By Jack Dignan
The Angry Birds movie wasn't a fantastic film, but it was the start of a trend. It was a step in the right direction towards making good video game movies, and now, not too long after Angry Birds, Duncan Jones has stepped up to create a live action adaptation of the Warcraft video game series. Again, Warcraft is not perfect, and I will explain why shortly, but it shows that Hollywood is trying to make video game movies work, and since 2016 is two for two so far, I am even more excited for Assassin's Creed than I ever was before.
Warcraft follows two stories. The first is of an orc named Durotan (Tobey Kebbell), who just became a father and is a strong warrior and leader amongst his people. The second story is of a human warrior named Auduin Lothar (Travis Fimmel), who is more dedicated to protecting his kingdom than he is to being a father. The orc world is dying, and so they create a portal to the peaceful world of Azeroth, led by King Llane Wrynn (Dominic Cooper), with the intention of starting a war and taking control. Durotan soon begins to see that the orc's actions may not be right, and his opinion leads to the adventure that is Warcraft.
Since a great deal of the people seeing this movie aren't familiar with the video game series that this film is based off of, Duncan Jones (who rewrote a script by Charles Leavitt) had his work cut out for him. He had to familiarise people with the lore of this extravagant universe, introduce the many characters that we are to follow and create an entertaining story out of it, all done in a two hour runtime. It does lead to some of the storytelling feeling slightly jumbled, especially when 40 minutes of the movie was apparently cut out, but Jones had a difficult task and I do think that, for the most part, he succeeded.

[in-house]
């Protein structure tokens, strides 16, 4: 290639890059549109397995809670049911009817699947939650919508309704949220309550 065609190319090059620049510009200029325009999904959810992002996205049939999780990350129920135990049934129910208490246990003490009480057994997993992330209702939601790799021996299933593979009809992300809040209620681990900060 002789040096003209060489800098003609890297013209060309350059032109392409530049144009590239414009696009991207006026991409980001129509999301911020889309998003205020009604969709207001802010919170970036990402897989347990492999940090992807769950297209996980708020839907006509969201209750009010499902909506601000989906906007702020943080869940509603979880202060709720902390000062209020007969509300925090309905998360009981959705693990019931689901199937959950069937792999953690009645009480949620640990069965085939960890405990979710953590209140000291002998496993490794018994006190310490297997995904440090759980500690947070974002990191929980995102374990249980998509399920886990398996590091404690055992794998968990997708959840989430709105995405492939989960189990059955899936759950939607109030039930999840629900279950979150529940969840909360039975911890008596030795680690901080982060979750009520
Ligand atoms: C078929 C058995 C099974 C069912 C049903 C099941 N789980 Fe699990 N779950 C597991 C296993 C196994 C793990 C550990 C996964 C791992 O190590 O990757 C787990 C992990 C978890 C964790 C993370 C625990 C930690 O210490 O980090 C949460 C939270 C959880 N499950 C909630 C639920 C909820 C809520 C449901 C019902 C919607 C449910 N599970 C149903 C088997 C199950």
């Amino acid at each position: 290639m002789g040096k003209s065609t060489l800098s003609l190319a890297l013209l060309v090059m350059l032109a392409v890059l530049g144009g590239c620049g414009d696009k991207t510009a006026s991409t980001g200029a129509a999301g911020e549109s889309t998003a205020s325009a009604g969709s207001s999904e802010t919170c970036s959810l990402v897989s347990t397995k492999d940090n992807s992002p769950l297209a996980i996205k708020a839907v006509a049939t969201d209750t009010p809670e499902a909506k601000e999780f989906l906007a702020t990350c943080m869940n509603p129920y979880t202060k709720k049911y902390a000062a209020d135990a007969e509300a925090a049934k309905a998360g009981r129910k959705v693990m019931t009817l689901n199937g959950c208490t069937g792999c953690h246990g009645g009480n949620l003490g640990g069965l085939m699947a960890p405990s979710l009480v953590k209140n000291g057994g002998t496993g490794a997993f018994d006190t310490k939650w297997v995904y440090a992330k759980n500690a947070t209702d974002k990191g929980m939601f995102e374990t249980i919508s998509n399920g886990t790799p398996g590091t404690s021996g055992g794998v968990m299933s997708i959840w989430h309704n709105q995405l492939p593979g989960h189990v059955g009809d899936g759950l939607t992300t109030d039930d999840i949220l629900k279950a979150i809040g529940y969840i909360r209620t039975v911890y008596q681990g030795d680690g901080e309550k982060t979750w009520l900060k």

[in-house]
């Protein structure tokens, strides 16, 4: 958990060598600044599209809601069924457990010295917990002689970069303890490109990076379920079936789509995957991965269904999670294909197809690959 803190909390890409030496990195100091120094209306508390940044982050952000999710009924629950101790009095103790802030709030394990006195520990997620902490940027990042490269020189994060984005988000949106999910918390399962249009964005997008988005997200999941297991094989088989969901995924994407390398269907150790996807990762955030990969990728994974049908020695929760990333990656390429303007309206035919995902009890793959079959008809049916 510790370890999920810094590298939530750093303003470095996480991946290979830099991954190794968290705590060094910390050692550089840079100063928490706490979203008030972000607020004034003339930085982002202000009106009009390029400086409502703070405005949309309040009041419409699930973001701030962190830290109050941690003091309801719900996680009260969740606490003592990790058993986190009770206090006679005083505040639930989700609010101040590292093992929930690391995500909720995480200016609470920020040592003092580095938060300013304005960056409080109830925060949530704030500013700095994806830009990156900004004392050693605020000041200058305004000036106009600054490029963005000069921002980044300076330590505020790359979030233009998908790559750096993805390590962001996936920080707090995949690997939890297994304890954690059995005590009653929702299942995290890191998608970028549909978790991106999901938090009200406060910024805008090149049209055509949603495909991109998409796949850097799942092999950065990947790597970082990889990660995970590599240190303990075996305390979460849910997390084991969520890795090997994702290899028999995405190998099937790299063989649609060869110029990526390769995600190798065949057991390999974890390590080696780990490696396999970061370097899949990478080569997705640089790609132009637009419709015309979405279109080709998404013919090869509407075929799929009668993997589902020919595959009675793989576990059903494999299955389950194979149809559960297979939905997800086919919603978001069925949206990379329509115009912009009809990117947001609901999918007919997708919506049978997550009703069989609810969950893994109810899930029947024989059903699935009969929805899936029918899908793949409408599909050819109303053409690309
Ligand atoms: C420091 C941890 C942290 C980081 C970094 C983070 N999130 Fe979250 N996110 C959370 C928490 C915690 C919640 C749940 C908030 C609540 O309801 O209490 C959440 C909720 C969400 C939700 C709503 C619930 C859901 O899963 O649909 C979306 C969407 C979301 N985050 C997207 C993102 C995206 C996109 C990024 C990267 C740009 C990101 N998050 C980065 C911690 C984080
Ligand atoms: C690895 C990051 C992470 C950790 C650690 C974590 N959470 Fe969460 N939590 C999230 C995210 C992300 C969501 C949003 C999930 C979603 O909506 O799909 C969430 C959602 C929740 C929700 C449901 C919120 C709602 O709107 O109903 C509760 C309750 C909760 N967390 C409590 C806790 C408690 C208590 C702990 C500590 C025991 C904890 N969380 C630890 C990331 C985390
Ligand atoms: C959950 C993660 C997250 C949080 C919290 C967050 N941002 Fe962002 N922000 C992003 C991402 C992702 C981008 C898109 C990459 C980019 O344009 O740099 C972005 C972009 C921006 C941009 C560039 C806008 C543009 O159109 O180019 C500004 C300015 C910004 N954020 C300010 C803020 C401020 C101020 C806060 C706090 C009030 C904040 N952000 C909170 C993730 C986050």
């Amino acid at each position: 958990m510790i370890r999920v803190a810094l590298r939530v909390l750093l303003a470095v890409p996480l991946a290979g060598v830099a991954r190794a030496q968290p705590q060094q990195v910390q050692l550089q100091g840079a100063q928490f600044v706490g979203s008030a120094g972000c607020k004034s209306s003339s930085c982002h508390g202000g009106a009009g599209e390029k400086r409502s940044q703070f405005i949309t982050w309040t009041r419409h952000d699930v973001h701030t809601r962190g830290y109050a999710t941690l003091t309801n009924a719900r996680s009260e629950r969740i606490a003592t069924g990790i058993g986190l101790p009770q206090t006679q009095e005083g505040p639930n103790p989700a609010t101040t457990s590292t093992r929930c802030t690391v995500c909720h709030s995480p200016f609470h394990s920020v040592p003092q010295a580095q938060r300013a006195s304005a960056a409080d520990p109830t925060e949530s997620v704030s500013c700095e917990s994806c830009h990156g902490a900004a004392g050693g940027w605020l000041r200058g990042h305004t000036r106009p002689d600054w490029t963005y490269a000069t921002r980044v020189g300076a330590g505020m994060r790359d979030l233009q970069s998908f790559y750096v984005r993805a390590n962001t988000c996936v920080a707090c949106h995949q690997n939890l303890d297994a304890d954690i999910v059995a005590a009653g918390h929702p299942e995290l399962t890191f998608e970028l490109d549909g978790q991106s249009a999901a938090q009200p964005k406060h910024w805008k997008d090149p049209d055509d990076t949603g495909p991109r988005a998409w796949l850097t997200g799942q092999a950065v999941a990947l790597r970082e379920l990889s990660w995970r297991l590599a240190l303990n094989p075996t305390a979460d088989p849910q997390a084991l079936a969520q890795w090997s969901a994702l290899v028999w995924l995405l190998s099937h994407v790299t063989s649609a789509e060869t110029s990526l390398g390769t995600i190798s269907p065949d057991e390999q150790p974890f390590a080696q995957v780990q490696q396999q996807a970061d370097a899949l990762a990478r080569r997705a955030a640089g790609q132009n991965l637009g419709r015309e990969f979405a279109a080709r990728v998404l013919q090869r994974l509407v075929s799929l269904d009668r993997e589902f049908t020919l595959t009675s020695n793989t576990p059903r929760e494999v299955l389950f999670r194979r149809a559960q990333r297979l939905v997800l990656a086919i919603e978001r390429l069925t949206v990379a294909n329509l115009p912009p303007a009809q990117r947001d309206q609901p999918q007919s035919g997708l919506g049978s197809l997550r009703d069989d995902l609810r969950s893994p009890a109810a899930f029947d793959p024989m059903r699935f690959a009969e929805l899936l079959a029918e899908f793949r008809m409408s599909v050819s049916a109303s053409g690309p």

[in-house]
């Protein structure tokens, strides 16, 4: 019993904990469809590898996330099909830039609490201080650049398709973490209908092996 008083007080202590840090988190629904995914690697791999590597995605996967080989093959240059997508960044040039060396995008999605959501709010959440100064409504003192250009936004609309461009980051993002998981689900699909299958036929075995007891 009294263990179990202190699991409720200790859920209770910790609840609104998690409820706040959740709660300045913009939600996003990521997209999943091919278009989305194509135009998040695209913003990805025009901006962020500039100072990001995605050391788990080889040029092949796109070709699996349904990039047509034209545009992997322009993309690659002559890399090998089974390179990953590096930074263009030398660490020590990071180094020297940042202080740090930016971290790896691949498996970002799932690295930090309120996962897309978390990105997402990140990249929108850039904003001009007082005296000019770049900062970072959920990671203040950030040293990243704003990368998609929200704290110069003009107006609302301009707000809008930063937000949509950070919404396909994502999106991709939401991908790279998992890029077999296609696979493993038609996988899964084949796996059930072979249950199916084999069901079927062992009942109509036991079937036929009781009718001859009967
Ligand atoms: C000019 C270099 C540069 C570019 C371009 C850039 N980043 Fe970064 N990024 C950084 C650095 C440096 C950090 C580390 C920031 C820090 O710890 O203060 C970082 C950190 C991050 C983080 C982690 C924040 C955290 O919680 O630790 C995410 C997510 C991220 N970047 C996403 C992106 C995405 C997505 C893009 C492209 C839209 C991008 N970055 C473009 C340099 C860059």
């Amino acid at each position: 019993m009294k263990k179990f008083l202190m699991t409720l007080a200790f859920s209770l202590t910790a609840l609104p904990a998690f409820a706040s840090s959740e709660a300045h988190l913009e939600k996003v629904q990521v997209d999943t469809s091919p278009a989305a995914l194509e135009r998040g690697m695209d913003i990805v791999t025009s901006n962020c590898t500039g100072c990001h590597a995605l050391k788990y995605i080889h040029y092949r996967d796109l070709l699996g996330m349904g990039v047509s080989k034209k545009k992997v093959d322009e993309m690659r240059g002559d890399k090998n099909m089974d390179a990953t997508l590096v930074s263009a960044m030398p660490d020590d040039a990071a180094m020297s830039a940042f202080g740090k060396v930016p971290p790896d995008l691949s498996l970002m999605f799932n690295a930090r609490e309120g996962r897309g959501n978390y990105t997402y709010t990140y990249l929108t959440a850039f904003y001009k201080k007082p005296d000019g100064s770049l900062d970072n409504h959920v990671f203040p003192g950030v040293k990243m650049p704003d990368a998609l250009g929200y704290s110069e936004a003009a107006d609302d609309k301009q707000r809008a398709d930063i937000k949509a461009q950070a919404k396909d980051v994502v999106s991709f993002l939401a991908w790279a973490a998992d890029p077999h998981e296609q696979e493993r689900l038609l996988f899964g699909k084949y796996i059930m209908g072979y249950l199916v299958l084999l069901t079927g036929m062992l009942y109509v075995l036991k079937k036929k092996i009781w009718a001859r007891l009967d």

Visually, he has crafted a masterpiece. The visual effects in this movie are mind-blowing, especially that of the orc characters. The characters, which were acted out using motion capture, are flawless in design. Right from the first shot we see of Durotan, the effort put into creating these characters and environments already pays off. The level of detail and design put into it is simply breathtaking, and every time the orcs were on screen, I was constantly in awe. There was never a moment where I wasn't impressed.
As the film follows two different, but interconnecting stories, I can't help but compare them. Nearly every scene about the orc story had me glued to the screen. It was a fascinating, exciting and well executed tale that, for the most part, wasn't even in the original script, but was instead added in by Jones. I am very thankful for this as the story of the humans, which was the sole story in the earlier drafts, isn't nearly as interesting. In fact, the human story is rather hit and miss, some scenes thoroughly entertaining, while other scenes a clichéd, nonsensical bore.
While all the motion capture performances were excellent, especially that of Tobey Kebbell and Daniel Wu, the other performances are a mixed bag. Ben Foster feels extremely forced, while Ben Schnetzer occasionally falls flat. Paula Patton, however, is excellent. Her character is layered and motivated, and the performance is brilliant. Kebbell still manages to steal the show, but Patton isn't too far behind, either.
To sum up, Warcraft's storyline is a fairly mixed bag, trying to incorporate so many different things that it does feel a little bloated, but granted, the task of creating a Warcraft movie is rather difficult, and Duncan Jones does a brilliant job at both writing and directing this visual masterpiece.